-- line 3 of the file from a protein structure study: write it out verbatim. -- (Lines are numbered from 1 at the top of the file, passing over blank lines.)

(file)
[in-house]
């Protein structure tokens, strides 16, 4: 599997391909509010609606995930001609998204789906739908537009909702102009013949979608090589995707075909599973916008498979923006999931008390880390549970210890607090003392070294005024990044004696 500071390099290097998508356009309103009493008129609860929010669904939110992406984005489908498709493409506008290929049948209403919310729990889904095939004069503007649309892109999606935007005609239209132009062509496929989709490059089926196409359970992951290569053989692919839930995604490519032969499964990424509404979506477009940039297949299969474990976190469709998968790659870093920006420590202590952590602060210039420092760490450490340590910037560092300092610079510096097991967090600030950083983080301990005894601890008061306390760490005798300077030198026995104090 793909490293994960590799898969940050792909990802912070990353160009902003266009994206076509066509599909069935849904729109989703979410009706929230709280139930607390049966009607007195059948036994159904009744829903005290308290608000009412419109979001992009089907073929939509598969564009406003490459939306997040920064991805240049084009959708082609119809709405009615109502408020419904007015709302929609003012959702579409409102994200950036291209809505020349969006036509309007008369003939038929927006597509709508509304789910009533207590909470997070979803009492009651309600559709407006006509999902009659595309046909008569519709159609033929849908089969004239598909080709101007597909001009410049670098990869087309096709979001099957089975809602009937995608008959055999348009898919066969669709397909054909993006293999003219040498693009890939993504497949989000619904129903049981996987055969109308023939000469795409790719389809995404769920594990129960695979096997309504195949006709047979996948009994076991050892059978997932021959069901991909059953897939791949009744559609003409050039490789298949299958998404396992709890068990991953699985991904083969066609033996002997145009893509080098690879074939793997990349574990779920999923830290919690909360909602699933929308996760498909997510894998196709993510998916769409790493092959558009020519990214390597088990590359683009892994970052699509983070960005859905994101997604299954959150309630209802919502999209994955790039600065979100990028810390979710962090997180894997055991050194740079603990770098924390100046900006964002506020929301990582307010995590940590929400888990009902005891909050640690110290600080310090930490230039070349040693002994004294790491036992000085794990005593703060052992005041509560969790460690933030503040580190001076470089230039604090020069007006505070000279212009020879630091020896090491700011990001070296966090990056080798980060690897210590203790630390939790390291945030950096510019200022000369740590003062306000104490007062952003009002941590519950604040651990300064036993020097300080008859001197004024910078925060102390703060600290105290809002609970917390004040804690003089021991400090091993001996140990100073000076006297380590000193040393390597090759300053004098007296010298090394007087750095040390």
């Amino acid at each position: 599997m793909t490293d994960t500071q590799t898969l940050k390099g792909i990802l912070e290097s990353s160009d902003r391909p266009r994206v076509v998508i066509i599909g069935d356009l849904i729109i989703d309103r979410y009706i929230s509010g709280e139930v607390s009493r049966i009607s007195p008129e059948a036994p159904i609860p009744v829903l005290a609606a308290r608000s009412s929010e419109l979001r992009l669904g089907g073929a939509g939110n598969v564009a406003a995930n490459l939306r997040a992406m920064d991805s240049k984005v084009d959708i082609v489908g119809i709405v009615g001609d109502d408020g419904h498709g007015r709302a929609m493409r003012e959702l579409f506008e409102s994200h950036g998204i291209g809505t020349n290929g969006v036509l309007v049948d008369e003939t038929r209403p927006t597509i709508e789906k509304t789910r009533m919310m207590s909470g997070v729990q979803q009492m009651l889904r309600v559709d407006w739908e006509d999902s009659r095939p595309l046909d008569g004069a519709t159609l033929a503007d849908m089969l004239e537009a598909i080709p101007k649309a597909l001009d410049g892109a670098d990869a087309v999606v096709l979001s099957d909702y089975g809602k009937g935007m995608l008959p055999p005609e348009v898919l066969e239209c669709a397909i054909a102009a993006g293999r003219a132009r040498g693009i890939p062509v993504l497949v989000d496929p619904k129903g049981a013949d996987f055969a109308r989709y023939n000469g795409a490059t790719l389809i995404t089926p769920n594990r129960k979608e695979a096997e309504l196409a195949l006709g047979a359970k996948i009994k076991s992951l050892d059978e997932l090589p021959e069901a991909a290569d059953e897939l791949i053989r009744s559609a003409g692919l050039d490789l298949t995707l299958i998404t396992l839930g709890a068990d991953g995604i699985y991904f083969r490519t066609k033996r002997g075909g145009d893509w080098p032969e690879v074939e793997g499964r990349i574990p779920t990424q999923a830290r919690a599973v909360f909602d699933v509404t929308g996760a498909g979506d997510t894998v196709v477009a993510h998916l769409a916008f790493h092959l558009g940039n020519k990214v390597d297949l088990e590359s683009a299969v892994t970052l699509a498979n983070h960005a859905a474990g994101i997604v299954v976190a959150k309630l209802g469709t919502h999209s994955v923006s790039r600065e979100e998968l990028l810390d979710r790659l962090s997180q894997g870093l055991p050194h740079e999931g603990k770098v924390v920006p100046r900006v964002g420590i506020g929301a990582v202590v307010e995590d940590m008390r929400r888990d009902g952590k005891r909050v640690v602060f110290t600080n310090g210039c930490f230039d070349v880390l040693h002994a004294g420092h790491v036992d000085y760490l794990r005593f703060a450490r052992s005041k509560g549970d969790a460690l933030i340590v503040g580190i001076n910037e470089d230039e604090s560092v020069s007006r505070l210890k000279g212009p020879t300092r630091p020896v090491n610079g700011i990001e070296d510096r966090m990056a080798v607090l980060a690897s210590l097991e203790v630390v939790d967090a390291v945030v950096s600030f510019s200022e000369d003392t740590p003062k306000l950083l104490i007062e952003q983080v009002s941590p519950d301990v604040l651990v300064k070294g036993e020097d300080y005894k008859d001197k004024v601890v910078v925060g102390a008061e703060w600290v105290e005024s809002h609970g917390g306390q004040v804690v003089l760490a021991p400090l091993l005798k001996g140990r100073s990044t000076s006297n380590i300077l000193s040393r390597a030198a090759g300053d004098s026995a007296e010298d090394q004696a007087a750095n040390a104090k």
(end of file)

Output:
């Amino acid at each position: 599997m793909t490293d994960t500071q590799t898969l940050k390099g792909i990802l912070e290097s990353s160009d902003r391909p266009r994206v076509v998508i066509i599909g069935d356009l849904i729109i989703d309103r979410y009706i929230s509010g709280e139930v607390s009493r049966i009607s007195p008129e059948a036994p159904i609860p009744v829903l005290a609606a308290r608000s009412s929010e419109l979001r992009l669904g089907g073929a939509g939110n598969v564009a406003a995930n490459l939306r997040a992406m920064d991805s240049k984005v084009d959708i082609v489908g119809i709405v009615g001609d109502d408020g419904h498709g007015r709302a929609m493409r003012e959702l579409f506008e409102s994200h950036g998204i291209g809505t020349n290929g969006v036509l309007v049948d008369e003939t038929r209403p927006t597509i709508e789906k509304t789910r009533m919310m207590s909470g997070v729990q979803q009492m009651l889904r309600v559709d407006w739908e006509d999902s009659r095939p595309l046909d008569g004069a519709t159609l033929a503007d849908m089969l004239e537009a598909i080709p101007k649309a597909l001009d410049g892109a670098d990869a087309v999606v096709l979001s099957d909702y089975g809602k009937g935007m995608l008959p055999p005609e348009v898919l066969e239209c669709a397909i054909a102009a993006g293999r003219a132009r040498g693009i890939p062509v993504l497949v989000d496929p619904k129903g049981a013949d996987f055969a109308r989709y023939n000469g795409a490059t790719l389809i995404t089926p769920n594990r129960k979608e695979a096997e309504l196409a195949l006709g047979a359970k996948i009994k076991s992951l050892d059978e997932l090589p021959e069901a991909a290569d059953e897939l791949i053989r009744s559609a003409g692919l050039d490789l298949t995707l299958i998404t396992l839930g709890a068990d991953g995604i699985y991904f083969r490519t066609k033996r002997g075909g145009d893509w080098p032969e690879v074939e793997g499964r990349i574990p779920t990424q999923a830290r919690a599973v909360f909602d699933v509404t929308g996760a498909g979506d997510t894998v196709v477009a993510h998916l769409a916008f790493h092959l558009g940039n020519k990214v390597d297949l088990e590359s683009a299969v892994t970052l699509a498979n983070h960005a859905a474990g994101i997604v299954v976190a959150k309630l209802g469709t919502h999209s994955v923006s790039r600065e979100e998968l990028l810390d979710r790659l962090s997180q894997g870093l055991p050194h740079e999931g603990k770098v924390v920006p100046r900006v964002g420590i506020g929301a990582v202590v307010e995590d940590m008390r929400r888990d009902g952590k005891r909050v640690v602060f110290t600080n310090g210039c930490f230039d070349v880390l040693h002994a004294g420092h790491v036992d000085y760490l794990r005593f703060a450490r052992s005041k509560g549970d969790a460690l933030i340590v503040g580190i001076n910037e470089d230039e604090s560092v020069s007006r505070l210890k000279g212009p020879t300092r630091p020896v090491n610079g700011i990001e070296d510096r966090m990056a080798v607090l980060a690897s210590l097991e203790v630390v939790d967090a390291v945030v950096s600030f510019s200022e000369d003392t740590p003062k306000l950083l104490i007062e952003q983080v009002s941590p519950d301990v604040l651990v300064k070294g036993e020097d300080y005894k008859d001197k004024v601890v910078v925060g102390a008061e703060w600290v105290e005024s809002h609970g917390g306390q004040v804690v003089l760490a021991p400090l091993l005798k001996g140990r100073s990044t000076s006297n380590i300077l000193s040393r390597a030198a090759g300053d004098s026995a007296e010298d090394q004696a007087a750095n040390a104090k």